Posted by: Chasy | 07/07/2009

Climate change and security

One of my current interests is the impact of climate change on global security. Just recently, OxFam released a report on the impact of climate change on poverty and development. Below is a summary of the issues raised in the report, taken from AlertNet:

* HUNGER: New research based on interviews with farmers in fifteen countries across the world reveals how once-distinct seasons are shifting and rains are now disappearing. Poor farmers from Bangladesh to Uganda and Nicaragua, no longer able to rely on generations of farming experience, are facing failed harvest after failed harvest. Rice and maize, two of the world’s most important crops on which hundreds of millions depend, particularly in Asia, the Americas and Africa, face significant drops in yields even under even milder climate change scenarios. Maize yields are forecast to drop by 15 per cent or more by 2020 in much of sub-Saharan Africa and in most of India. Scientists in the region are now saying that Africa should prepare to see a 50 per cent drop in all cereal yields by 2080.

* HEALTH: Diseases such as malaria and dengue fever that were once geographically bound are creeping to new areas where populations lack immunity or the knowledge and healthcare infrastructure to cope with them. It is estimated that climate change has contributed to an average of 150,000 more deaths from disease per year since the 1970s, with over half of those happening in Asia and 85 % of them are children.

* LABOUR: Rising temperatures will make it impossible for people to work at the same rate on hot summer days without serious health impacts with huge ramifications for laborers paid by the hour and the wider economy. Cities such as Delhi could see a drop in worker productivity by as much as 30 percent.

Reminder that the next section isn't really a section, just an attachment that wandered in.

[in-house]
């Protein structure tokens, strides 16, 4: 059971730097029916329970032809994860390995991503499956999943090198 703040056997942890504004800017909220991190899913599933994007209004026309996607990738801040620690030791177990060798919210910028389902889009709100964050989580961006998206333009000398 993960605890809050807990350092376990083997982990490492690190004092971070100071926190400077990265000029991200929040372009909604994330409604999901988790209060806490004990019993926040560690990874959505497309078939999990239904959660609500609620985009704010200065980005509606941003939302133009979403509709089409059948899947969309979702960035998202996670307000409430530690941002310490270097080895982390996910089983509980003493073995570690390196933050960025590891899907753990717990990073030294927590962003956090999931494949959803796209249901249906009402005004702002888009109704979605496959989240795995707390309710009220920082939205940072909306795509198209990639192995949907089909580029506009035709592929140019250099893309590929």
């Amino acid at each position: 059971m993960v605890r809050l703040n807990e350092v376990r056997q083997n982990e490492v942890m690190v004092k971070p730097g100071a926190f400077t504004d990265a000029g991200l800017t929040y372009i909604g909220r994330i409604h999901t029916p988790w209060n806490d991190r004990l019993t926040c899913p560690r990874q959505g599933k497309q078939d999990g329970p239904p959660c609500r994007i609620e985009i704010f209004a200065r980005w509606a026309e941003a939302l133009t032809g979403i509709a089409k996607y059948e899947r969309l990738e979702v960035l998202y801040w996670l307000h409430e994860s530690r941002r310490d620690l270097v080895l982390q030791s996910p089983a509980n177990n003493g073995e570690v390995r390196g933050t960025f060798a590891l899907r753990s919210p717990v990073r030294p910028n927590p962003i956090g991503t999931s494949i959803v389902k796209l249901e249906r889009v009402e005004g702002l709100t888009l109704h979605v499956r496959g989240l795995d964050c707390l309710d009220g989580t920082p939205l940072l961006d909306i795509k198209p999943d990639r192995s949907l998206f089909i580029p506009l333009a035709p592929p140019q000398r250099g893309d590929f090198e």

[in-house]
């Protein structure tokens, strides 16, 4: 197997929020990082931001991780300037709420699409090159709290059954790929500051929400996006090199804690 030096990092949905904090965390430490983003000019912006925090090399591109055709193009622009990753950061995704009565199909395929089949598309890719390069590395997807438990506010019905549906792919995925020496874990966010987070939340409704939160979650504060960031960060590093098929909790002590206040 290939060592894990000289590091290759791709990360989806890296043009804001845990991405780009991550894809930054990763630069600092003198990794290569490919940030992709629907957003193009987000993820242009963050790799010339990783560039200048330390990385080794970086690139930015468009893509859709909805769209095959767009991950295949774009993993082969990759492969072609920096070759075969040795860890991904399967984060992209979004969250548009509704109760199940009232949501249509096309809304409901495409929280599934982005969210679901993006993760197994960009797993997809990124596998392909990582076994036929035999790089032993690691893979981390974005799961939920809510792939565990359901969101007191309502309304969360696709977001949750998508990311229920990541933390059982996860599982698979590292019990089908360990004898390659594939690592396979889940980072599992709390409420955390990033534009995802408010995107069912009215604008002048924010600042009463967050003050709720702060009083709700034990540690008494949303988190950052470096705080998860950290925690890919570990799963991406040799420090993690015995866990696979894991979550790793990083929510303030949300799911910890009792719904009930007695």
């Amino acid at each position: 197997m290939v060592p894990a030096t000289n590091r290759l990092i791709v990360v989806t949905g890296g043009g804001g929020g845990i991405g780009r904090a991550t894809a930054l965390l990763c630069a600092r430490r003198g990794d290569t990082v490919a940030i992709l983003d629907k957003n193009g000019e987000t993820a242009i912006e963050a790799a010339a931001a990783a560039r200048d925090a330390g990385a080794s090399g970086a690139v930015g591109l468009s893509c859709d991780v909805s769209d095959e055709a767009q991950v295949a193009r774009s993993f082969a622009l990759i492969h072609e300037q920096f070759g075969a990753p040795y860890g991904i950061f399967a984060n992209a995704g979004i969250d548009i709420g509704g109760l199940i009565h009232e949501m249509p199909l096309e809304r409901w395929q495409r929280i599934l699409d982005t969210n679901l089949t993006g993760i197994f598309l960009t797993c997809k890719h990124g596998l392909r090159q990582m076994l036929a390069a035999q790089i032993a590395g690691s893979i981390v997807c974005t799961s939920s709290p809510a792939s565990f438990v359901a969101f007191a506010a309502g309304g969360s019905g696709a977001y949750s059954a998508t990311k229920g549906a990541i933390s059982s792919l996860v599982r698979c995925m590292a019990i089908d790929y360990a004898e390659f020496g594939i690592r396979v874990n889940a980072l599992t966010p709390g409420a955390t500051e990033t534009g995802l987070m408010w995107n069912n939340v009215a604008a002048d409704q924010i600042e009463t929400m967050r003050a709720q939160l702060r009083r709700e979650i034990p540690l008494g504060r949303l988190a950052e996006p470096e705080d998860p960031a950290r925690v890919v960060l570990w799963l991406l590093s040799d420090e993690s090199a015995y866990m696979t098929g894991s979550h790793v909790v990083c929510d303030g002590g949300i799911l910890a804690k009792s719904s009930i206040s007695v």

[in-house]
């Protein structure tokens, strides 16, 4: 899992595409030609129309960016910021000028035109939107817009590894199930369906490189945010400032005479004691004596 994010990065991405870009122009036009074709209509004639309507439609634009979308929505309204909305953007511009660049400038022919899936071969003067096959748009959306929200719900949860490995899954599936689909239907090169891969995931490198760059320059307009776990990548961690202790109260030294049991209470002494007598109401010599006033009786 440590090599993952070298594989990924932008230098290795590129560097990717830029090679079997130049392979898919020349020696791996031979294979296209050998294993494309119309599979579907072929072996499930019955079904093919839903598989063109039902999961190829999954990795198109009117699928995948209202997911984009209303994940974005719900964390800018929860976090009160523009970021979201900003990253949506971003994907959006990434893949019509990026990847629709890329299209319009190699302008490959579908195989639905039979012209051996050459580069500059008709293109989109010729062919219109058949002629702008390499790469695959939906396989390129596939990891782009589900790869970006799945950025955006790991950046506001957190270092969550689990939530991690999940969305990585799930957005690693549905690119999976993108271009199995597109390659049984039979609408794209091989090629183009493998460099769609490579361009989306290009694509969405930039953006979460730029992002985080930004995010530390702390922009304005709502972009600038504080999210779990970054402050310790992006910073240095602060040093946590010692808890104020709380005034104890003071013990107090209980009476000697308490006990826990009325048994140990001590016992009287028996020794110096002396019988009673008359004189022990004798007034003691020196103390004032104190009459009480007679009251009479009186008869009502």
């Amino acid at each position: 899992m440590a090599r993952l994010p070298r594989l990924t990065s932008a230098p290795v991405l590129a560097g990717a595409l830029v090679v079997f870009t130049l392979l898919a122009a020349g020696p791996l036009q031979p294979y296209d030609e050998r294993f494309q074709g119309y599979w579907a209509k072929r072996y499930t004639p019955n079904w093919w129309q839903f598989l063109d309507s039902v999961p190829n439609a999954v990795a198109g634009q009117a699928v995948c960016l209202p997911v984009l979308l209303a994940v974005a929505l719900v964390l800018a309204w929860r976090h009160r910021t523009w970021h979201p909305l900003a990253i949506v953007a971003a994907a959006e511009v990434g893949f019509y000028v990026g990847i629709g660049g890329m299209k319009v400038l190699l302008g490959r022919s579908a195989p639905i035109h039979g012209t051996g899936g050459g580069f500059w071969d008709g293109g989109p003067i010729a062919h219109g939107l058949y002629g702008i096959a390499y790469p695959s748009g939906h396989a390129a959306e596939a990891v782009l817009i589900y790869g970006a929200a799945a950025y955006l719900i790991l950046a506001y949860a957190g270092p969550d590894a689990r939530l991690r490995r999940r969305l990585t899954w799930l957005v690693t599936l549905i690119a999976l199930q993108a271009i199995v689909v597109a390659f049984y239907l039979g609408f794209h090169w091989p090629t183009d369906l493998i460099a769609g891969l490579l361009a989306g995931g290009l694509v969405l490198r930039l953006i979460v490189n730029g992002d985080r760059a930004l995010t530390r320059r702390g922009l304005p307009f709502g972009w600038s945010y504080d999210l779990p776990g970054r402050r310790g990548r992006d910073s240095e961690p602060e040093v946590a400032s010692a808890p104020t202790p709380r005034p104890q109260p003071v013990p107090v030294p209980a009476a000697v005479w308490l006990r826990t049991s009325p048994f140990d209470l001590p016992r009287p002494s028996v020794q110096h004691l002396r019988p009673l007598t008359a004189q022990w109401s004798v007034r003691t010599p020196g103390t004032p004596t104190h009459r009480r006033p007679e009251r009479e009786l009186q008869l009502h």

* WATER: Water supplies are becoming so acutely challenged that several major cities including Kathmandu and La Paz which are dependent on the Himalayan and Andes glaciers may soon be unable to function.

* DISASTERS: Disasters including mega fires and storms are on the rise and could triple by 2030. A record $165 billion was lost in the 2005 hurricane season alone and the insurance industry says that climate change will make the situation worse, particularly for poor people who have no access to insurance.

* DISPLACEMENT: An estimated 26 million people have been displaced as a direct result of climate change and each year a million more are displaced by weather related events. Island communities from Vanuatu, Tuvalu and the Bay of Bengal have already been forced to move because of sea level rise.

*TRADE: Across the world the effects of climate change on agriculture will be grossly unbalanced. It is estimated that whilst US agricultural profits are set to rise by $1.3bn per year because of climate change, sub Saharan Africa alone will lose $2bn per year as the viability of just one crop, maize, declines.

Considering these points, one would think it was obvious that leaders of developed countries would take climate change seriously, as it not only creates an extreme humanitarian crisis, but the flow on would affect their own countries, at the very least, in terms of trade. However, it appears they ignore it at their peril:

Many scientists are now skeptical that the world can limit global warming to 2�C because they do not believe that politicians are willing to agree the necessary cuts in carbon emissions, the report says. Two degrees is considered to be “economically acceptable” to rich countries however it would still mean a devastating future for 660 million people.

The resentment to stem from this seems inevitable. If one half of the world stands back and watches while the other half dies, surely the survivors would see those in the developed world as responsible. It’s no secret that poverty has been considered a breeding ground for rebel groups and terrorism for many years, yet is virtually ignored by government after government.

The impact of climate change on the lives of those in developing countries would surely continue the trend, yet we get told that we, the developed nations rich with resources and trade, can’t afford any less that a pissweak 5% cut in carbon emissions.

You would think, considering the points above, that would sound ludicrous to anyone. Apparently keeping the votes of those few who fall for the ‘fiscally conservative’ line is much more important than making sense.

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